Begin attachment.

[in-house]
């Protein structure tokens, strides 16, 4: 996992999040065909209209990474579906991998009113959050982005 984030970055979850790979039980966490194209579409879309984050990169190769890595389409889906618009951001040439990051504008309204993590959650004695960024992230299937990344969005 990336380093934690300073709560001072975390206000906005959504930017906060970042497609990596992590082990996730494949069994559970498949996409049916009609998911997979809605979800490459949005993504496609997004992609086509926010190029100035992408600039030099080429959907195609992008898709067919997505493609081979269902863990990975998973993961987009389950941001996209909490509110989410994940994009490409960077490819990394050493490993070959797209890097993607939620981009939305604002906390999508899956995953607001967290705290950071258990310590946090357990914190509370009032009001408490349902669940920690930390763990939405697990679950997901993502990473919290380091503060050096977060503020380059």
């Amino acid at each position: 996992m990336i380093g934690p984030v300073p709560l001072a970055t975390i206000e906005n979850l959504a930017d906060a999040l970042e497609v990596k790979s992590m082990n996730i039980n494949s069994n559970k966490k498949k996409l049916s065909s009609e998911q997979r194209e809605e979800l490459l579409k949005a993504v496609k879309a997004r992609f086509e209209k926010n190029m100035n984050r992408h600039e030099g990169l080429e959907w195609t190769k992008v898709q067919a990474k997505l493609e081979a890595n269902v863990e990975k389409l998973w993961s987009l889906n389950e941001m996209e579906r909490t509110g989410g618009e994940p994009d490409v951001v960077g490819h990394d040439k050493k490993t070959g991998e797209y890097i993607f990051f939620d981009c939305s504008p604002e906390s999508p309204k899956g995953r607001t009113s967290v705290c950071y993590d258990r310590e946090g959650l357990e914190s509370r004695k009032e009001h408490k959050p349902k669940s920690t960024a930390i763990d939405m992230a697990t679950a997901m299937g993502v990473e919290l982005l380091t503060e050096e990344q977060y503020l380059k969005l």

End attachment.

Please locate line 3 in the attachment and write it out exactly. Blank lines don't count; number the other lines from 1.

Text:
């Amino acid at each position: 996992m990336i380093g934690p984030v300073p709560l001072a970055t975390i206000e906005n979850l959504a930017d906060a999040l970042e497609v990596k790979s992590m082990n996730i039980n494949s069994n559970k966490k498949k996409l049916s065909s009609e998911q997979r194209e809605e979800l490459l579409k949005a993504v496609k879309a997004r992609f086509e209209k926010n190029m100035n984050r992408h600039e030099g990169l080429e959907w195609t190769k992008v898709q067919a990474k997505l493609e081979a890595n269902v863990e990975k389409l998973w993961s987009l889906n389950e941001m996209e579906r909490t509110g989410g618009e994940p994009d490409v951001v960077g490819h990394d040439k050493k490993t070959g991998e797209y890097i993607f990051f939620d981009c939305s504008p604002e906390s999508p309204k899956g995953r607001t009113s967290v705290c950071y993590d258990r310590e946090g959650l357990e914190s509370r004695k009032e009001h408490k959050p349902k669940s920690t960024a930390i763990d939405m992230a697990t679950a997901m299937g993502v990473e919290l982005l380091t503060e050096e990344q977060y503020l380059k969005l």